The book opens with an introduction to the idea that the reader is a creative genius by discussing subjective contours, the devil's triangle, and Nico Tinbergen's demonstration that simple shapes are interpreted as "mom" by blackbird nestlings (who presumably imagined they were in a tree, not in a laboratory). More significantly, chapter one also marks the scientific difference between Hoffman's account and those of Gregory. Instead of emphasising unconscious (and uncertain) inferences, Hoffman argues that vision is based on a set of "universal rules", which, he suggests, parallel those proposed for language by, for example, Noam Chomsky and Steven Pinker. This view is developed in the second chapter, which discusses the interpretation of sketches typified by the Necker cube; but extended to his own work on the interpretation of curved surfaces.
Hoffman agrees with Helmholtz that the fundamental problem is seeing depth, and to this end he proposes ten rules that aim to construct only "generic" views. Rule one is that a straight line in an image should be interpreted as a straight line in space, while rule two (general position) is that "if the tips of two lines coincide in an image, then always interpret them as coinciding in 3D". Later rules interpret drawings of curved surfaces, for example: "Rule six: where possible, interpret a curve in an image as the rim of a surface in 3D." Later chapters add others, about colour, motion and object recognition, until the author has finally amassed 35 rules.
This "big bag of rules" account of vision may be pedagogically appealing, but it does not constitute a theory of vision in any reasonable sense. First, enough illustrations are given to reinforce the point that the "rules" are, in fact, occasionally broken. Consider rule six from the previous paragraph: in what sense is it, in fact, a "rule", since it is never made clear what constitutes "where possible". It is clear that image curves are often not interpreted as the bounding rim of a surface; there are many image curves that are interpreted as reflectance boundaries lying on a 3D surface, and in textured scenes they predominate. Furthermore, what are we to do if the rule does not apply? Do we simply remove it from the bag, or is there a weaker form that we can fall back on? Worse, for numerous examples presented in the book two or more of the "rules" are evidently in conflict; but we are given no guidance about how the visual system might resolve such conflicts. In short, no mechanism is offered for interpreting, executing, generalising or applying the rules.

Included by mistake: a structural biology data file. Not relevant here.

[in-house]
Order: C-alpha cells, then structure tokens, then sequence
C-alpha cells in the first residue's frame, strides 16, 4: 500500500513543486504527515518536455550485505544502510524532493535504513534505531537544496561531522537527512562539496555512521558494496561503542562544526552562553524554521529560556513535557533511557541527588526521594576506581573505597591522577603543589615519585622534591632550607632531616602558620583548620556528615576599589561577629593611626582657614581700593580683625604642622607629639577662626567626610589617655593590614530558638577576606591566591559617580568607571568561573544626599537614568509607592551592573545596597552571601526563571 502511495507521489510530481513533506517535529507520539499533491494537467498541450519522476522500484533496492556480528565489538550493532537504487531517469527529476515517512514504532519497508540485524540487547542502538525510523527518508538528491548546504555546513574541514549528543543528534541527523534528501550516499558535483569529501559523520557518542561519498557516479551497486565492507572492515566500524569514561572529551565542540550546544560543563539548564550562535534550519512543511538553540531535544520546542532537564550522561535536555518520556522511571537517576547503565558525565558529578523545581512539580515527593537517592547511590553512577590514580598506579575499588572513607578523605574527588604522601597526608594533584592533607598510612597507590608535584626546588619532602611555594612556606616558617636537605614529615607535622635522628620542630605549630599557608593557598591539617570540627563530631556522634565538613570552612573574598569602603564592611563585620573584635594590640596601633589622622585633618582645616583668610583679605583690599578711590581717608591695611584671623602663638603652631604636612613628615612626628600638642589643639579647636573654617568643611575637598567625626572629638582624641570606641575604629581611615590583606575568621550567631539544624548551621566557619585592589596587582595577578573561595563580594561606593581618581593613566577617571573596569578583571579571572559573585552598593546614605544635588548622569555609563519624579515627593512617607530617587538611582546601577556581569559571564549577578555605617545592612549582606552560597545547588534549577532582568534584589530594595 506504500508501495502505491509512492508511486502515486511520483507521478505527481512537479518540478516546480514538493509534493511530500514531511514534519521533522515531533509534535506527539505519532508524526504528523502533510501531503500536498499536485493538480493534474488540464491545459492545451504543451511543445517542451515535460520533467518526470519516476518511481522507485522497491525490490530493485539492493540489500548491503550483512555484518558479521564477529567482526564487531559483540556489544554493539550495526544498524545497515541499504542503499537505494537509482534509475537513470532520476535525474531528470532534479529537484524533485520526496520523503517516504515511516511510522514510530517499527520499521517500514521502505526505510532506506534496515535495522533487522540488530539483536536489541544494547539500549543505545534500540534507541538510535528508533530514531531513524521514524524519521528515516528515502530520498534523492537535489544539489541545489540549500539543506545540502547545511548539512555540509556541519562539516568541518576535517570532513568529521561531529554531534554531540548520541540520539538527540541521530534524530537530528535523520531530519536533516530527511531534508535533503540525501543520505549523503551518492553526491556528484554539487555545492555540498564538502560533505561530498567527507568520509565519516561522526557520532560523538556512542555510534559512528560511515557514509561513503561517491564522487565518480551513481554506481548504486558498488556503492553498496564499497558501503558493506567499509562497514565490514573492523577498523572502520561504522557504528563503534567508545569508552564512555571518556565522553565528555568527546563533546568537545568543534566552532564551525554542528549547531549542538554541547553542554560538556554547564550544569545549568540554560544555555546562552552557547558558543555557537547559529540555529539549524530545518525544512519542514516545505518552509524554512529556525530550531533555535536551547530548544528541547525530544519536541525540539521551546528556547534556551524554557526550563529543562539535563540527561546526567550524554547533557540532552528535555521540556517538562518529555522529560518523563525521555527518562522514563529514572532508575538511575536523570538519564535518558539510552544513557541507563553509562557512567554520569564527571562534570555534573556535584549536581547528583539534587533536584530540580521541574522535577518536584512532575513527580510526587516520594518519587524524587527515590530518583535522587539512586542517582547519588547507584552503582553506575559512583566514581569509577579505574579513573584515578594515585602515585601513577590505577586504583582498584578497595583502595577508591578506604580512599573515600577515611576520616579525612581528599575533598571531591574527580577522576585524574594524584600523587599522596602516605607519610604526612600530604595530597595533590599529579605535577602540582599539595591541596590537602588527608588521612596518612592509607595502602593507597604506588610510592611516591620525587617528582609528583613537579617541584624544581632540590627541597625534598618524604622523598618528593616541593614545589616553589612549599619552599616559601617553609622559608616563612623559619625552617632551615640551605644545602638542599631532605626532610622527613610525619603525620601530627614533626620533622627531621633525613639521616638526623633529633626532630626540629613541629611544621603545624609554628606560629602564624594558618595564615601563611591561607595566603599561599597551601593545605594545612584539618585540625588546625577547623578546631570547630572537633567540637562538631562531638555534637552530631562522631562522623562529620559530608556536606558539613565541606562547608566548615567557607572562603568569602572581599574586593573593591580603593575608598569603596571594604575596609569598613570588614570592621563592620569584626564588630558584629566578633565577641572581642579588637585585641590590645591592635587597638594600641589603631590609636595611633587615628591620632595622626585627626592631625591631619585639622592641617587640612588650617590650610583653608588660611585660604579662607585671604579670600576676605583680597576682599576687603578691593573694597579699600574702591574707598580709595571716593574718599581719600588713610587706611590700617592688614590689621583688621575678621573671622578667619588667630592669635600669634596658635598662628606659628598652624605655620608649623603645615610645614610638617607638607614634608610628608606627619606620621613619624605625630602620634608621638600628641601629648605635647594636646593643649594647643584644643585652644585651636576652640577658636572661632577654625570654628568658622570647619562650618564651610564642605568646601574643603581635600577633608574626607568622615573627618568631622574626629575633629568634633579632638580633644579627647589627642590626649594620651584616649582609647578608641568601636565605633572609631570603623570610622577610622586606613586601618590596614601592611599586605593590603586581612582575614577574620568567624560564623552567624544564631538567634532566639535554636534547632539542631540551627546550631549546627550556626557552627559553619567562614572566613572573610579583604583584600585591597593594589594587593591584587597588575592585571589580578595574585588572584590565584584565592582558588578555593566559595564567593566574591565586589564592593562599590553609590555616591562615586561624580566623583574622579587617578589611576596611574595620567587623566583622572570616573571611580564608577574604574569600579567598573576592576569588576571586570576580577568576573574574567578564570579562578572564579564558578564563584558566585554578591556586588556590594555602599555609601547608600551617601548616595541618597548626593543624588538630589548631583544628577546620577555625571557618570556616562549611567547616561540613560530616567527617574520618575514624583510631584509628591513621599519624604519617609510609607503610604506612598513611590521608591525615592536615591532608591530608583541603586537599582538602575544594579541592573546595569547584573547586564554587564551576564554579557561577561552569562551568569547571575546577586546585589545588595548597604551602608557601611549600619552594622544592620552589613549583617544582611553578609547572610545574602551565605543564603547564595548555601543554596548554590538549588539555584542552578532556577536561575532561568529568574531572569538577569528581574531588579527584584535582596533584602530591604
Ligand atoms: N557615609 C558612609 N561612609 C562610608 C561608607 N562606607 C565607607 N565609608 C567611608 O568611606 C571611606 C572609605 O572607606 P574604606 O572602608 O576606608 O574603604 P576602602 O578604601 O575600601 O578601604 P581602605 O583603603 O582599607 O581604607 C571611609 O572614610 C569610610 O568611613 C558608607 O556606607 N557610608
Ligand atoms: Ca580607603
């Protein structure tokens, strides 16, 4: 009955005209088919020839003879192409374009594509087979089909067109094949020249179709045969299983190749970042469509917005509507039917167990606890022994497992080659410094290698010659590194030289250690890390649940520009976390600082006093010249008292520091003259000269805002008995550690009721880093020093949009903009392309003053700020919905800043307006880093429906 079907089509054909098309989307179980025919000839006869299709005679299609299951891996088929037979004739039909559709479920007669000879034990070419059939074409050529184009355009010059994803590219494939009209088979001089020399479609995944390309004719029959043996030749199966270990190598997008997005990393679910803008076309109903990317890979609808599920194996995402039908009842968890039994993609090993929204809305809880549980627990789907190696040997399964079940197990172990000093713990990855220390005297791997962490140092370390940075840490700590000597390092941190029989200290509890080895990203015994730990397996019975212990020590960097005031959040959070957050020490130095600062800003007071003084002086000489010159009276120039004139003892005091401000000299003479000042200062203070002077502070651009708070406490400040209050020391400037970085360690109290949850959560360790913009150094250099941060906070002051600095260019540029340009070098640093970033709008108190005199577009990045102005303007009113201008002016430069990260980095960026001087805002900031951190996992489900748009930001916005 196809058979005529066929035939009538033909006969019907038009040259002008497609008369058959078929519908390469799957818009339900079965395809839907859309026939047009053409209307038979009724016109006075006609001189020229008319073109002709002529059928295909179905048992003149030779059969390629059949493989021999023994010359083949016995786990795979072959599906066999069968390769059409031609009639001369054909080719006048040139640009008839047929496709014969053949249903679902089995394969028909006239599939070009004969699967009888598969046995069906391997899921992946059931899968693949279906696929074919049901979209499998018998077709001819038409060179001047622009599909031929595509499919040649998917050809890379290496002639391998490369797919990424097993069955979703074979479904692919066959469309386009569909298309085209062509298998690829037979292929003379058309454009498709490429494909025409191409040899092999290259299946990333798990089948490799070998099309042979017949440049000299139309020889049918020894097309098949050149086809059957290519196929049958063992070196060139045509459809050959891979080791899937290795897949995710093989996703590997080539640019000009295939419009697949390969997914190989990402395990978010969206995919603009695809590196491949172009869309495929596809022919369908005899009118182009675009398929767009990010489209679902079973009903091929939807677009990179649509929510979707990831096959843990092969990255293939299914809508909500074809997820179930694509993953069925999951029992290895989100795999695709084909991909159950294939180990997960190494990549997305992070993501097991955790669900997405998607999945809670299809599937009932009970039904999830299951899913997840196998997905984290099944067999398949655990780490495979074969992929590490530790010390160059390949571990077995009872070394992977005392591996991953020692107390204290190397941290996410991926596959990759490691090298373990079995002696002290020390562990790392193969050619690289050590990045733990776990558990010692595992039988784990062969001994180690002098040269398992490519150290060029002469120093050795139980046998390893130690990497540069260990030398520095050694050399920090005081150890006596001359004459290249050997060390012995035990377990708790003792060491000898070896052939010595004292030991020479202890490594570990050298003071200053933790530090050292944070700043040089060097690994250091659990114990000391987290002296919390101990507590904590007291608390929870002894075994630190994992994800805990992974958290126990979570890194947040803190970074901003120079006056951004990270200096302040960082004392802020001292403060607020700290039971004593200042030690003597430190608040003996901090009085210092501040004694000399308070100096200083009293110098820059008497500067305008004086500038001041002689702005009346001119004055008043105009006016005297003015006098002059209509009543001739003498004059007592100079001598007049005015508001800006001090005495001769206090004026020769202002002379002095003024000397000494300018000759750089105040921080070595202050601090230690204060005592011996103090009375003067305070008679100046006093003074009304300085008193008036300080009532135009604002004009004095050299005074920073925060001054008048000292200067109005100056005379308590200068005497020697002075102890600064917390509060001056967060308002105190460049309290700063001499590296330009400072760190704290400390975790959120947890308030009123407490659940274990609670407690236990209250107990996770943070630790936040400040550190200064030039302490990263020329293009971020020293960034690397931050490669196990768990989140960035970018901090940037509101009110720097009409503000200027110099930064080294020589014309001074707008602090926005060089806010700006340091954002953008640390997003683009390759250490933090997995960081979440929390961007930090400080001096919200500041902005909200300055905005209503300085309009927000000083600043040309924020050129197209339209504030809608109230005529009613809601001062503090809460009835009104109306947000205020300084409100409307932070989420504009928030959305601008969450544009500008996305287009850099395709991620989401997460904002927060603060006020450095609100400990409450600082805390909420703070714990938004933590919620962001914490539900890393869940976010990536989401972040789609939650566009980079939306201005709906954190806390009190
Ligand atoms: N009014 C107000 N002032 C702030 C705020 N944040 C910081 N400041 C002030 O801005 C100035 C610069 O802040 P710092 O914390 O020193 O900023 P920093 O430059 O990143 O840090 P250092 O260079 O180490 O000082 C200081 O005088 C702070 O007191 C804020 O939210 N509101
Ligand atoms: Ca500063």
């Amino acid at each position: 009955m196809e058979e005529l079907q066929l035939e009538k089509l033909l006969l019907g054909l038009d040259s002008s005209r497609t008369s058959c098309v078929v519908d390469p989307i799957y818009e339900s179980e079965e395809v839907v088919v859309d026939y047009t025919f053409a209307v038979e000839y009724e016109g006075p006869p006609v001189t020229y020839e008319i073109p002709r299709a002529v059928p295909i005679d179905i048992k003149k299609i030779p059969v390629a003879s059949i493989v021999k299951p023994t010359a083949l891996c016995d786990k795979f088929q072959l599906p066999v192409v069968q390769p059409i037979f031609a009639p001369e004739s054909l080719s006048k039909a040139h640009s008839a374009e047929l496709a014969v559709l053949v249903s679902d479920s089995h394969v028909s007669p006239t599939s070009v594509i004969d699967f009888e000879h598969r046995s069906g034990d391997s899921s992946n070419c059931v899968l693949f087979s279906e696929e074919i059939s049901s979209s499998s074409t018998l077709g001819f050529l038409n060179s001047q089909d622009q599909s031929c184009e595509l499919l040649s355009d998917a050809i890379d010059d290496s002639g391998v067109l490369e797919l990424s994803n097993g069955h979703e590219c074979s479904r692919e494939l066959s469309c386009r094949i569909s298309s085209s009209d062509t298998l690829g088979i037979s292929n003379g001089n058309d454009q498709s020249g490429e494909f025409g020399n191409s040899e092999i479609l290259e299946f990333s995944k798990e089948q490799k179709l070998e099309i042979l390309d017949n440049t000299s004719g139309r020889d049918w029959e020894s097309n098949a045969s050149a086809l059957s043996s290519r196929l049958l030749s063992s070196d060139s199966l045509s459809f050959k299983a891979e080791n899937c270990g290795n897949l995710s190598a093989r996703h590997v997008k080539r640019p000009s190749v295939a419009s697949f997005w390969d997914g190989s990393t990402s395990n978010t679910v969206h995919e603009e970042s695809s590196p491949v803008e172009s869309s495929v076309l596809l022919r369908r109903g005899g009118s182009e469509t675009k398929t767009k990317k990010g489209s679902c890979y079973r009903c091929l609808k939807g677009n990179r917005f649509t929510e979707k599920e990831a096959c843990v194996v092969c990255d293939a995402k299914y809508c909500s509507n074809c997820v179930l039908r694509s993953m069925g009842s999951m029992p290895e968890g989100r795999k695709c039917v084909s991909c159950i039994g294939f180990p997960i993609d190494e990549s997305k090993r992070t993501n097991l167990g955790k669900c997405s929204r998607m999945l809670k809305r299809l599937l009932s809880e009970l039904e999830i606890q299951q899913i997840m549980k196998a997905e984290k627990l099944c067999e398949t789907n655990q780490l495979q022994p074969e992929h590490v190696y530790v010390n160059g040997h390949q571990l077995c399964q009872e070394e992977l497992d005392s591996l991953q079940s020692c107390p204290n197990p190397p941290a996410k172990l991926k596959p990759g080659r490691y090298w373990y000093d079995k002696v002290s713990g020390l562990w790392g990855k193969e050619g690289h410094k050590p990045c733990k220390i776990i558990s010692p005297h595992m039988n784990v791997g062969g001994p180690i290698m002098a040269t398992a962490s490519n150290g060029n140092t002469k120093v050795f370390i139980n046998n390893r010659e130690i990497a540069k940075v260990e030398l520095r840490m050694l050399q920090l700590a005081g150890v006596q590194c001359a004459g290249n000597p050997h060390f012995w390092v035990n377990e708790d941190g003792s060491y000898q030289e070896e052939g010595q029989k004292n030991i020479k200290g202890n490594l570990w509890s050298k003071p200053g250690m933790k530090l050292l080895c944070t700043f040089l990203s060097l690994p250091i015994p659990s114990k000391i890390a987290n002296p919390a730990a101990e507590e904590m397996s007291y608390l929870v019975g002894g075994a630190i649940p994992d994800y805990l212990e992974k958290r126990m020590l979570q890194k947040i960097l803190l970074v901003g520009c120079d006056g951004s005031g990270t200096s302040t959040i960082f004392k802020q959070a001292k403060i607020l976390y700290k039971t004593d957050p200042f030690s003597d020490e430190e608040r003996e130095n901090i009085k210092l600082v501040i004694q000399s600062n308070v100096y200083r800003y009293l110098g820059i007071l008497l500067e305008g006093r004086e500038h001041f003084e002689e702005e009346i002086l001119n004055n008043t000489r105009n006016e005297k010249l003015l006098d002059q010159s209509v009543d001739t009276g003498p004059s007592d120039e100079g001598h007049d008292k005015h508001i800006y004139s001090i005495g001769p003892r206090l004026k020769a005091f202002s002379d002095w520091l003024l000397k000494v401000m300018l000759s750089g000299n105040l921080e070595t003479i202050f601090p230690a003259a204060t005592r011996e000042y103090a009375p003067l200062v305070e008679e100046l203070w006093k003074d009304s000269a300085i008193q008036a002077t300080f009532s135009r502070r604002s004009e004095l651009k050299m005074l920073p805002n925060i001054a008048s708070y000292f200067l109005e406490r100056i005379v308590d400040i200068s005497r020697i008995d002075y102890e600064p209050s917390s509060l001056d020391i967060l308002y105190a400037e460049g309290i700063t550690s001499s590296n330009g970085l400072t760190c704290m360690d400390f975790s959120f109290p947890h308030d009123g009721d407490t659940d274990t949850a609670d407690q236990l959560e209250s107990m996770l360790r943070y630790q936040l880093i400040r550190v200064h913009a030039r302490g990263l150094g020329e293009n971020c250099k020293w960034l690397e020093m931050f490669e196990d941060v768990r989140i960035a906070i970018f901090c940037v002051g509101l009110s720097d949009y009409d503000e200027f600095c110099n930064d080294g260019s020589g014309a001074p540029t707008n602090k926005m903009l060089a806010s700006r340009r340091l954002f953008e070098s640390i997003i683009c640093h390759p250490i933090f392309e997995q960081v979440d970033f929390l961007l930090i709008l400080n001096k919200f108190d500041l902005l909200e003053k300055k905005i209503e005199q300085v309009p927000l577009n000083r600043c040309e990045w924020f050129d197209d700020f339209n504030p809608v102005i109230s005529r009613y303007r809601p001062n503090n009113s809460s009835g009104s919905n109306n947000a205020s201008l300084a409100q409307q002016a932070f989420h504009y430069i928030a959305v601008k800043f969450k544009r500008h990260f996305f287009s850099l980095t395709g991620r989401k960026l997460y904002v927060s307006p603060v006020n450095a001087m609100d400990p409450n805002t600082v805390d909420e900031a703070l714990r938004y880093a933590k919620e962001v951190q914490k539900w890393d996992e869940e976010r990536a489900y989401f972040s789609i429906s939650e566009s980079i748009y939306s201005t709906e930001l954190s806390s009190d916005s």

Hoffman is an accomplished scientist with a good grasp of modern geometry and modern computer vision. It is possible that he would object that any such mechanism would inevitably be mathematically or computationally demanding, and would therefore be beyond the understanding of his audience. However, there is not even an acknowledgement of the need for such a mechanism anywhere in the book, and for me this greatly diminishes the contribution of the book as a modern account of vision.
Michael Brady is professor of information engineering, University of Oxford.
Visual Intelligence: How We Create What We See
Author - Donald D. Hoffman
ISBN - 0 393 04669 9
Publisher - Norton
Price - £21.00
Pages - 294